Forensic Science

Forensic Science

Welcome to Science Expeditions Extras! Dive deeper into your science kit’s theme and experiments. This month, learn a little extra about forensic science.

Forensic science is more than just looking for fingerprints at crime scenes. It touches our lives in many ways. Forensic scientists track electronic activity to prevent cyber crimes, analyze causes of fires and monitor industrial pollution to name a few. They help improve our public safety every day.

Read more fun facts about forensic science and pick up tips from Aunt Charlie about your experiments. Watch a tutorial below on how to extract DNA from a strawberry, the main experiment from your science kit. Print a list of materials below and see what other fun extras you can find on this page!

checklist iconWhat Will You Need?

Gather the household items from the list below before you begin your experiments. Check off items as you go or print the list here. All other materials are included in your kit.

A Very Berry DNA Extraction
 liquid dish soap (any color)
rubbing alcohol (isopropanol) –  freeze it at least 30 minutes before using
¼ teaspoon and a tablespoon for measuring
2 small cups
toothpick or craft stick
heavy-duty zipper storage bag
strawberries, tomatoes, kiwis – see your experiment guide for more

Spatter Studies
 measuring tape
 red tempera paint
 scraps of paper
 newspaper or tarp

Fun Facts

Czech scientist Jan Evangelista Purkynje is credited with the first system of classifying fingerprints in the 1800s. He identified 9 fingerprint patterns!

The roots of your hair contain DNA. Forensic scientists can analyze hair roots to determine the gender of who was at a crime scene.

Forensic scientists can use teeth to identify a person. They compare teeth to dental records as a reliable source to prove who’s who!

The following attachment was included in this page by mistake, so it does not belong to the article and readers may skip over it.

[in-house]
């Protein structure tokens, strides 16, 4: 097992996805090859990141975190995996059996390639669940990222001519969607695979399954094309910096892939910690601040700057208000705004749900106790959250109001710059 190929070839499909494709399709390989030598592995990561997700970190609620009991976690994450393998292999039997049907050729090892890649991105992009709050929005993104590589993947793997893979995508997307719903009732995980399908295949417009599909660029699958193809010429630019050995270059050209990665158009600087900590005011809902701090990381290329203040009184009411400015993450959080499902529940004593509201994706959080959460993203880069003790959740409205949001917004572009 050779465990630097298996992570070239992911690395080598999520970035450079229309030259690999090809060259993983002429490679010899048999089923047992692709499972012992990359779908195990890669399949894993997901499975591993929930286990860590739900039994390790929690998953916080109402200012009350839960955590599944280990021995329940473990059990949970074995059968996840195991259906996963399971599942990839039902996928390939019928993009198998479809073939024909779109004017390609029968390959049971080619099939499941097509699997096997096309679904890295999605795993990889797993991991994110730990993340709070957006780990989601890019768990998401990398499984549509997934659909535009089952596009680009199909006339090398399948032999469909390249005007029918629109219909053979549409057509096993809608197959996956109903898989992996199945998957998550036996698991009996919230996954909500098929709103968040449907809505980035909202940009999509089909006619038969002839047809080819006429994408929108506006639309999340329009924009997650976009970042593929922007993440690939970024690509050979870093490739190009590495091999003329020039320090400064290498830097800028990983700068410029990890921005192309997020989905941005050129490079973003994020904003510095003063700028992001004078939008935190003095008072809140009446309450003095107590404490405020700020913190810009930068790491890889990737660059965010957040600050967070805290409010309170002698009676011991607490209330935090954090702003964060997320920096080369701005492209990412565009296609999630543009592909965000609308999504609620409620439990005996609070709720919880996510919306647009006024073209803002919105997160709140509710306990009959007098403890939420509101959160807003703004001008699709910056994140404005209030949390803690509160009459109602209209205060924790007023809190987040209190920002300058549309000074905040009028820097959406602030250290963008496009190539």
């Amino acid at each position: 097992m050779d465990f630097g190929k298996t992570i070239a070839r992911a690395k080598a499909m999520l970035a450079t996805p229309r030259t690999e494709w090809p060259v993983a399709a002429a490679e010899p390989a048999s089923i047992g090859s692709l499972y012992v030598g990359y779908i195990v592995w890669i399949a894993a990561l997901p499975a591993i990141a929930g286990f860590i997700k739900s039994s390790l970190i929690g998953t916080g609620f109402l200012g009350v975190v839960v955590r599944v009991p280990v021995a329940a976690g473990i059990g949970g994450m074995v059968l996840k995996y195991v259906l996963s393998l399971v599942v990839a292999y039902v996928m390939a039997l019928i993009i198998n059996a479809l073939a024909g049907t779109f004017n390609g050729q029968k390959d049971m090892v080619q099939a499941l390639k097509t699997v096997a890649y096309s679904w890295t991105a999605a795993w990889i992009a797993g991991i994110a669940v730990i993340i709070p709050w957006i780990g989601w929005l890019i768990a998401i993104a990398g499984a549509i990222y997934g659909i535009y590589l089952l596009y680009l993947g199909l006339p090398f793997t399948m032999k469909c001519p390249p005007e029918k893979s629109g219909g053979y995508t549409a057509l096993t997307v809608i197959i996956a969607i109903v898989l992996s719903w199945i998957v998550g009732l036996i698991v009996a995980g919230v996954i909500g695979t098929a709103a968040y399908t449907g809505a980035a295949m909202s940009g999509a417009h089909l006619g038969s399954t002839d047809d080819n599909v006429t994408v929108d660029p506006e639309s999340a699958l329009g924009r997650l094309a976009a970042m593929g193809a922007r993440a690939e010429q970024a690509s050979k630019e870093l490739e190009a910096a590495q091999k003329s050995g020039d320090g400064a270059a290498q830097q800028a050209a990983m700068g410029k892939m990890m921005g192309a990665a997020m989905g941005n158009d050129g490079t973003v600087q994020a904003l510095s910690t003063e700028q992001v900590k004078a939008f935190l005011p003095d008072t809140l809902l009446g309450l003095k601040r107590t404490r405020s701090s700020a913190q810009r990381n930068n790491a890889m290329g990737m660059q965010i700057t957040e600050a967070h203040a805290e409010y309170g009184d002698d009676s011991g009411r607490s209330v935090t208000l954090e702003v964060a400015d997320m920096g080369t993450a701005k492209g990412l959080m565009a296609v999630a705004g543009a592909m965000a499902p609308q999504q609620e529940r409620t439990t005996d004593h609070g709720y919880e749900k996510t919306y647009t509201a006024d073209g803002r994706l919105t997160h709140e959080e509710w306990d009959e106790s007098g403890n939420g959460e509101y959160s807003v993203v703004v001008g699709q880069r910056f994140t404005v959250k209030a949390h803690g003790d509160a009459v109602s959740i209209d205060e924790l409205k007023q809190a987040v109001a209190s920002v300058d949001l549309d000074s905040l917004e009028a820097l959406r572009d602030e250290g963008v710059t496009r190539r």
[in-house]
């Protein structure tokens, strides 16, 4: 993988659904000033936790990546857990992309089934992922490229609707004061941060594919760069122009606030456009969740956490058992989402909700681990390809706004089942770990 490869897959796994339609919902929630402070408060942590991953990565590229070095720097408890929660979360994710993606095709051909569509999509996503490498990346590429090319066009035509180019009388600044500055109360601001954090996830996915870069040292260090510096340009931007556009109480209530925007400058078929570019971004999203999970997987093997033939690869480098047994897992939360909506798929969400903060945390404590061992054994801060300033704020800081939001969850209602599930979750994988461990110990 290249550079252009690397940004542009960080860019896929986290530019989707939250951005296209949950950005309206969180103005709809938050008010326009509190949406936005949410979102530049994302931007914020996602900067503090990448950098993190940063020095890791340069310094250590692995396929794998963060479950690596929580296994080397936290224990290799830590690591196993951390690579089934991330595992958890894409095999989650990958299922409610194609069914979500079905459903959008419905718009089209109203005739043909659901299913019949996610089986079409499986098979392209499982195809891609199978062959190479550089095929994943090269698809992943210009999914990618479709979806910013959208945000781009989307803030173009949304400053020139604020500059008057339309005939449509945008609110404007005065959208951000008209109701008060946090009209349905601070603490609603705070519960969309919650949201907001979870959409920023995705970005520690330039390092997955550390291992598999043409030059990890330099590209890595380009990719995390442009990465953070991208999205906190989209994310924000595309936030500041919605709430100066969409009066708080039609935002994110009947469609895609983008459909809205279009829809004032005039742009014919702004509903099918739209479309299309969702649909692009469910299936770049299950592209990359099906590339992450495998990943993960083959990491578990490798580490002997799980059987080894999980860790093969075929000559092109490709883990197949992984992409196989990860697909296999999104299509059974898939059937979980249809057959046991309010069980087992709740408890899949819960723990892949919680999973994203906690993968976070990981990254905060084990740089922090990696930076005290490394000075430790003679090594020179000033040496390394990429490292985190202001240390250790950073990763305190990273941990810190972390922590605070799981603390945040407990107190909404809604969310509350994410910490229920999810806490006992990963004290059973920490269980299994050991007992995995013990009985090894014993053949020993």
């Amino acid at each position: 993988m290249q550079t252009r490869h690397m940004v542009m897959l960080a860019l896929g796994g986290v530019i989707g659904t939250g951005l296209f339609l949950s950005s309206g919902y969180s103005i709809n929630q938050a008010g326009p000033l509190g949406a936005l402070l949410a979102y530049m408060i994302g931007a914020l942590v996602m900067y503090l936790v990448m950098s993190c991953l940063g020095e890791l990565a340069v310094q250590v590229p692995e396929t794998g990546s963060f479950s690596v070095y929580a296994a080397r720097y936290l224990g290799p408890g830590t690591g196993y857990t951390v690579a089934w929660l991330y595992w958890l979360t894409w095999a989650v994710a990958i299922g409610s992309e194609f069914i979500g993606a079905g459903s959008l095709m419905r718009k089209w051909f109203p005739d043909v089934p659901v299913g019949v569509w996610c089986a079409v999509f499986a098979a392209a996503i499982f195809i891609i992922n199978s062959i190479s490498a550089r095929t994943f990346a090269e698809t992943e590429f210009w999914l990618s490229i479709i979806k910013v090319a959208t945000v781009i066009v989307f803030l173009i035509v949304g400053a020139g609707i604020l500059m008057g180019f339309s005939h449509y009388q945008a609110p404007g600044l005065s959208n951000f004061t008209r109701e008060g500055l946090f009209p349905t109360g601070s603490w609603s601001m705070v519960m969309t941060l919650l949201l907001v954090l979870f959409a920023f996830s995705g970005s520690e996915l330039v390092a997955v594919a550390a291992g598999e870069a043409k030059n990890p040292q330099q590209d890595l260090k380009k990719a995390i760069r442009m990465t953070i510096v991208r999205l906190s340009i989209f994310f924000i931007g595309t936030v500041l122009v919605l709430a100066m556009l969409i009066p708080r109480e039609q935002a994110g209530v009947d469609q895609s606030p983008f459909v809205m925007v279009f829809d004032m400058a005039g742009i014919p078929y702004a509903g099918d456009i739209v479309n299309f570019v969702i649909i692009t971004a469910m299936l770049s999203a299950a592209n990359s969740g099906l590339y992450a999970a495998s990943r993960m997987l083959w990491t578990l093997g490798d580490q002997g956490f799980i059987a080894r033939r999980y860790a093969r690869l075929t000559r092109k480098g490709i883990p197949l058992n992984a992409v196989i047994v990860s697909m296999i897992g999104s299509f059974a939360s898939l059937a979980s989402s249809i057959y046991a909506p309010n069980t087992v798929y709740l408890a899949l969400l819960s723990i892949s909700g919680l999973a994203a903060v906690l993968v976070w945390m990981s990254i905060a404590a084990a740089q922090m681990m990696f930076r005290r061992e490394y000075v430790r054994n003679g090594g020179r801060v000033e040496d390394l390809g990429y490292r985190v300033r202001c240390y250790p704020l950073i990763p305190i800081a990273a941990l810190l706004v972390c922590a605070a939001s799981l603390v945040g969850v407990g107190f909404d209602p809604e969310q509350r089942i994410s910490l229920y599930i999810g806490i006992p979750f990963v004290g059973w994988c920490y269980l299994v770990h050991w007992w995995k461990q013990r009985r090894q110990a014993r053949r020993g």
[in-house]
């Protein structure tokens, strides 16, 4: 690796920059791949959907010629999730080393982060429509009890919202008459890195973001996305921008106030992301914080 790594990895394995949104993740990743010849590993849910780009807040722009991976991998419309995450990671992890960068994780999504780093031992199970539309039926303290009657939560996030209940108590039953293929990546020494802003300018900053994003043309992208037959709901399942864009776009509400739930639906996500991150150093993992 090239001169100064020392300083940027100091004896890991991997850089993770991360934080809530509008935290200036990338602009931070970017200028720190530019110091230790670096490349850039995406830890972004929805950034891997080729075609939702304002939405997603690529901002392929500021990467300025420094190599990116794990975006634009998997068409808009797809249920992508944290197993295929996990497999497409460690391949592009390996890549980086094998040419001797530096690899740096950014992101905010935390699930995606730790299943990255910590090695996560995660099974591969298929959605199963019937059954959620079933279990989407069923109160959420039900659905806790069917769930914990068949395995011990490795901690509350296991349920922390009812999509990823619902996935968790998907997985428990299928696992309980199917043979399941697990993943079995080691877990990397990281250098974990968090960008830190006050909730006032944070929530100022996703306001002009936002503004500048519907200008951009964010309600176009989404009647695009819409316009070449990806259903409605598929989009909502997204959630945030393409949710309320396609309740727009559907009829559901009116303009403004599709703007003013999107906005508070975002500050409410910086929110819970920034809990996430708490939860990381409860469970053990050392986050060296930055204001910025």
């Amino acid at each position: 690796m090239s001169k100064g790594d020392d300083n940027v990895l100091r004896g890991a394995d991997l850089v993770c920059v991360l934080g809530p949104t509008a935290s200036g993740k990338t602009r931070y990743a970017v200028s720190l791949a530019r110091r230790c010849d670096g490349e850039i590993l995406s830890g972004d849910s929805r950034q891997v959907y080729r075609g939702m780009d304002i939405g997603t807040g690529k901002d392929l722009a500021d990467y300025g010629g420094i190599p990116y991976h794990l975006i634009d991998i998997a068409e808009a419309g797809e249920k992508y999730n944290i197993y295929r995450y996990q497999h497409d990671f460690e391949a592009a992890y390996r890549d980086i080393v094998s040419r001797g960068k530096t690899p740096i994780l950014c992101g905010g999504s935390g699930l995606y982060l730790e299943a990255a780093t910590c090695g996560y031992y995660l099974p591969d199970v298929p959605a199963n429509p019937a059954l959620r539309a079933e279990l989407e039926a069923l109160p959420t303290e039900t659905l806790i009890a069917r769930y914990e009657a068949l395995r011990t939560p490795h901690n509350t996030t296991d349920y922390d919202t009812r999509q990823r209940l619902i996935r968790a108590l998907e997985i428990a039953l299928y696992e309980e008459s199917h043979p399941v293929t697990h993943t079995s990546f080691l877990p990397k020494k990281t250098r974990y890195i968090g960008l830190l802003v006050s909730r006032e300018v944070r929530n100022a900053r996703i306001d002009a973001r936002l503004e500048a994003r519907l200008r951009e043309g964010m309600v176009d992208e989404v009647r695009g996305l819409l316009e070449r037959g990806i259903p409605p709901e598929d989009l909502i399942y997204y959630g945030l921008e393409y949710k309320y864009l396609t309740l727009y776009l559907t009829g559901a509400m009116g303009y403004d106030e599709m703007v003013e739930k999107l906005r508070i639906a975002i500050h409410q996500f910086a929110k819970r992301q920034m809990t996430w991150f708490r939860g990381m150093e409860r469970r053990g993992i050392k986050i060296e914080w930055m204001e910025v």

Aunt Charlie’s Corner

Aunt Charlie’s Corner

Expert tips to complete this month’s science experiments!

A Very Berry DNA Extraction

Watch this experiment!

  • Strawberries aren’t in season? Try other fruits and vegetables like kiwis, tomatoes and peaches. See your experiment guide for a complete list. Every living thing has DNA!
  • Make sure your rubbing alcohol is very cold! Leave it in your freezer overnight to ensure its icy temperature.
  • Take your time mashing your strawberry to break up the chunks.

science_icon_fingerprintHints from Prints

  • Keep paper towels or wipes handy to clean your fingers between different prints.
  • Gather pieces of scrap paper ahead of time to test your fingerprints. Apply different amounts of pressure to get the best print.
  • Try using different fingers. Does the print from your ring finger look different from your index finger?

Spatter Studies

  • Further your spatter studies by making spatters at varying angles. Follow these steps:
    • Set up a ramp to create different angles by leaning a piece of cardboard against your science kit box.
    • Use your protractor to measure the angle of the ramp. The angle at which the drop hits the surface is 90° minus the angle of the ramp. Write this number on the back of a piece of scrap.
    • Drop a spatter onto this angled surface from a height of 5 inches, 10 inches, 20 inches and 30 inches, labeling each scrap of paper. How do the spatters look? How does the angle and varying height change the spatters?

Forensic artists draw sketches of potential suspects involved in crimes based on eyewitness accounts. Make your own suspect sketches! Click the image or download the printable here.



Learn more about forensic scientists.

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